About Sensor Constants
The Windows Sensor and Location platform uses constants in many ways. The platform defines different constants that you can use in your sensor driver code. Sensor manufacturers can define custom constants. You can find the definitions of platform-defined constants in the Sensors.h file. For detailed information about platform-defined sensor constants, see Constants.
Sensor and Data Organization
The platform organizes sensors and data in the following ways.
- Categories represent broad classes of sensor devices. Categories let you group sensors that are likely to provide similar kinds of information, or are otherwise related in some way. Each category is represented by a GUID constant. For example, sensors that report latitude and longitude coordinates belong to the location sensor category. This is representented by the SENSOR_CATEGORY_LOCATION constant.
- Sensor types represent specific kinds of sensors. Each sensor type fits into a particular category. Two sensors of different types can belong to the same category or different categories. Each sensor type is represented by a GUID constant. For example, a global positioning system sensor would be identified by the SENSOR_TYPE_LOCATION_GPS constant. However, a sensor that provides the current location by using an IP address would be identified by the SENSOR_TYPE_LOCATION_LOOKUP constant. However, both sensors would belong to the location sensor category.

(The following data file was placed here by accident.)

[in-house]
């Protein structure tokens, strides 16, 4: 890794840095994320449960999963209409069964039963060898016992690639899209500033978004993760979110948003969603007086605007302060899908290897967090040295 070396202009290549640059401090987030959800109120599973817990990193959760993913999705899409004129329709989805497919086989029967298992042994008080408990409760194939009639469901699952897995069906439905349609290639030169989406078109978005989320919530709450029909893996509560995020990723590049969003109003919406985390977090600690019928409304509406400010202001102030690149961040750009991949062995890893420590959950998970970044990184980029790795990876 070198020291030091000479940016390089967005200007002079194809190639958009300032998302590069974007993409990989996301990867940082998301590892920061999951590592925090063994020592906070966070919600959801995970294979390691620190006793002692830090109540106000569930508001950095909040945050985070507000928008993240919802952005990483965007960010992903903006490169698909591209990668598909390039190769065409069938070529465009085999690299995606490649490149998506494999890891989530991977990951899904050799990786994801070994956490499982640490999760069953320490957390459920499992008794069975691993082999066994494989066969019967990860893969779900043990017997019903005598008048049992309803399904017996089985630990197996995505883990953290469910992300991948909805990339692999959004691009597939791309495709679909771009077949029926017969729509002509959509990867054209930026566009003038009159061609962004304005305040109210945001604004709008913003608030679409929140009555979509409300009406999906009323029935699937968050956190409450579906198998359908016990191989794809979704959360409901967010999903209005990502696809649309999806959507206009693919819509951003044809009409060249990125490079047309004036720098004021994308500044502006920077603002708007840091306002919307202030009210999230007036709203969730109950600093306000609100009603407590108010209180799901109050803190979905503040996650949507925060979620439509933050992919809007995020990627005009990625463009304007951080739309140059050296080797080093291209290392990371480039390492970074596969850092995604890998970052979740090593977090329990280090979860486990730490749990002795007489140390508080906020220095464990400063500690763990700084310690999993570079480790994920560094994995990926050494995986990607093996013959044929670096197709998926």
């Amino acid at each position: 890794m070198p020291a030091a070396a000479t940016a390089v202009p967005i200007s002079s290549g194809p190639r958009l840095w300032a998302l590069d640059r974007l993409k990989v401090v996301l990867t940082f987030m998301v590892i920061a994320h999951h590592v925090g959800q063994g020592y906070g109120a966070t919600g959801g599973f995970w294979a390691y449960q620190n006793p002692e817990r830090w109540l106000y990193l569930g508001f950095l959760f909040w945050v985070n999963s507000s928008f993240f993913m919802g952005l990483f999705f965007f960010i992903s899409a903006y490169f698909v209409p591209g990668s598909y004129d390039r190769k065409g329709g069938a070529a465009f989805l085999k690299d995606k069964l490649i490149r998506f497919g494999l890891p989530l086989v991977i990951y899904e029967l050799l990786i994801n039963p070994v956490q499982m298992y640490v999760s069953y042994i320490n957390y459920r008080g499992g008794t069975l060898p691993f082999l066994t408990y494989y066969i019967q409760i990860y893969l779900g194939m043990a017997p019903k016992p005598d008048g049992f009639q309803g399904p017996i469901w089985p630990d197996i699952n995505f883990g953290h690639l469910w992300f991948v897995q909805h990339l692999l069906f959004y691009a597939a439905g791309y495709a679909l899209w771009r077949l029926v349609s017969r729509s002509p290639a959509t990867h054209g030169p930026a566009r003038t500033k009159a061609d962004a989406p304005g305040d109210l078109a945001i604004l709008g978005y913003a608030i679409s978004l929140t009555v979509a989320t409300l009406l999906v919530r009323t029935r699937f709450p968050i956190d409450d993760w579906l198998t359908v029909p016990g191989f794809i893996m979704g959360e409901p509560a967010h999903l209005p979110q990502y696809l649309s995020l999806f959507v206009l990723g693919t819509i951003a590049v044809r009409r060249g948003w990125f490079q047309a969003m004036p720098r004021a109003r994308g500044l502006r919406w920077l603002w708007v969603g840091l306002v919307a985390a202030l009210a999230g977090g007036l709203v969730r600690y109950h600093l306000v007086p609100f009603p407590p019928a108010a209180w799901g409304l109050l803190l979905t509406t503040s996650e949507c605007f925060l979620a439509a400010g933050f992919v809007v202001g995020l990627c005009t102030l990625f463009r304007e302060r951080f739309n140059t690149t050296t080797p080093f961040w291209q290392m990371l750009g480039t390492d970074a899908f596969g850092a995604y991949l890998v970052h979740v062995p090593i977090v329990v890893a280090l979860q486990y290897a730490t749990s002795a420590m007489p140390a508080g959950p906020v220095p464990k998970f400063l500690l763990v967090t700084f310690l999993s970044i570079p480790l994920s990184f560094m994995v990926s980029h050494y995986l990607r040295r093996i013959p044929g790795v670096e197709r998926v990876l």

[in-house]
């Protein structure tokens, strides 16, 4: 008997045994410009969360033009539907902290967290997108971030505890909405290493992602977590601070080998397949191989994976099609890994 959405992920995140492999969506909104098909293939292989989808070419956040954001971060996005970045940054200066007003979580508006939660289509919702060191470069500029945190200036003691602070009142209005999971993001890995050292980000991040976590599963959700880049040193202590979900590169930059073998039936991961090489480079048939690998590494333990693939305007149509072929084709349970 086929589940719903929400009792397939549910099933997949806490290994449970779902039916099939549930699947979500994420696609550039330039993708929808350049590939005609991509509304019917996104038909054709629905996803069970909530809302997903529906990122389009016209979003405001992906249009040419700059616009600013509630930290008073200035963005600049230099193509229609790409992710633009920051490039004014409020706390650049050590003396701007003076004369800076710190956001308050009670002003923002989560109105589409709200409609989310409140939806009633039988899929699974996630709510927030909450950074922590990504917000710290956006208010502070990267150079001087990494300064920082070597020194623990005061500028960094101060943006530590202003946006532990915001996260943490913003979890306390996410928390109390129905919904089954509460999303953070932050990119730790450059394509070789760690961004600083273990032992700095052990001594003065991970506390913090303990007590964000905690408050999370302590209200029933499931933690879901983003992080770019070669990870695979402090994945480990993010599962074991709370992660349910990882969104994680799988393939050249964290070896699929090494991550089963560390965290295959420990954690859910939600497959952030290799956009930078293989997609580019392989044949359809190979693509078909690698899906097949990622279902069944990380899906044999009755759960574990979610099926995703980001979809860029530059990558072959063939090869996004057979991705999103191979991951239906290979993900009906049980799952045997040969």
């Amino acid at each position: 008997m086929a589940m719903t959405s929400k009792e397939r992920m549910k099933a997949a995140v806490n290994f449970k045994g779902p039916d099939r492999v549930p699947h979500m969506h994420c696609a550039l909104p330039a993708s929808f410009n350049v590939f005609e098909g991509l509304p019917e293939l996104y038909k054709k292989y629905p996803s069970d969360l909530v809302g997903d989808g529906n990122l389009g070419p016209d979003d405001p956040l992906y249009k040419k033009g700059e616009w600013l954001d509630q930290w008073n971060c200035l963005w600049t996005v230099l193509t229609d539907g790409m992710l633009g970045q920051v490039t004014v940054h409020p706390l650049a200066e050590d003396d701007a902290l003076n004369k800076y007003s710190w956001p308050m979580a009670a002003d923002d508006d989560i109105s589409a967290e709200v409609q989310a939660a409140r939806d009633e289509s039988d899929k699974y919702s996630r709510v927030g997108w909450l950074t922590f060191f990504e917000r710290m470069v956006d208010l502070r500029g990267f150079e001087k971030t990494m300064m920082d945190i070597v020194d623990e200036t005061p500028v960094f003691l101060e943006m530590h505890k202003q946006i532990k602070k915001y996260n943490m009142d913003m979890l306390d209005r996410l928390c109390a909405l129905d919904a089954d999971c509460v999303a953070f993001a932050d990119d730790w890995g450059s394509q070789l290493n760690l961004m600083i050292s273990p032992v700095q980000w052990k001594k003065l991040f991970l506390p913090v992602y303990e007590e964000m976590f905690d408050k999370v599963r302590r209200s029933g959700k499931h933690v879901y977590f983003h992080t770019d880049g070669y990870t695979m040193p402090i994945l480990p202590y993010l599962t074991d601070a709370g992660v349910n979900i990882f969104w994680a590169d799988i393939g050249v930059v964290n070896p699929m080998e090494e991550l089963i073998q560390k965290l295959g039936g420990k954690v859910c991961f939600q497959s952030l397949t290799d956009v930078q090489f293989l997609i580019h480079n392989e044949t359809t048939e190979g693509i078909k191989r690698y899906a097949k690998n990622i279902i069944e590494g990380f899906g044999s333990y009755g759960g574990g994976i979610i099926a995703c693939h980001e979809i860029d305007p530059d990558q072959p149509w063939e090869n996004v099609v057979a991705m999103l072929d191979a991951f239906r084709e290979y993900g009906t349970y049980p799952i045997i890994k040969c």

- Data types represent specific kinds of information that the sensor can provide. Sensor data types can contain the actual measurement value, such as altitude; information about the units used to express the data, such as meters; and reference points for the data, such as sea level. Each data type is represented by a PROPERTYKEY constant. For example, the data type that represents altitude above sea level, in meters, would be identified by the SENSOR_DATA_TYPE_ALTITUDE_SEALEVEL_METERS constant.
- When reporting data, a value is said to be contained in a data field, and a collection of related data fields make up a data report. Data reports are packaged together by using the IPortableDeviceValues interface. Each data report must contain at least one valid data field and a time stamp that identifies when the data report was created. Time stamps are represented by the SENSOR_DATA_TYPE_TIMESTAMP constant.
Your program must use other constants, also. These constants include the following:
- Sensor properties, such as SENSOR_PROPERTY_DESCRIPTION. Usually, these constants are used to describe a sensor. Some sensor properties must be provided by the sensor, some properties can be set by client applications, and some must always return the same value from the sensor. The Sensor Properties reference section provides this information for each property.
- Event constants, such as SENSOR_EVENT_STATE_CHANGED. Event constants include GUIDs, which represent types of events, and PROPERTYKEYs, which represent event parameter types. You will use these constants for method calls, such as ISensor::SetEventInterest and ISensor::GetEventInterest.
Sensor manufacturers can define custom constants. For example, a sensor can belong in a category not defined by the platform. Before you can use a sensor that defines custom constants, the sensor manufacturer must publish the values, for example by publishing a header file. For more information, see the documentation that is provided with the sensor.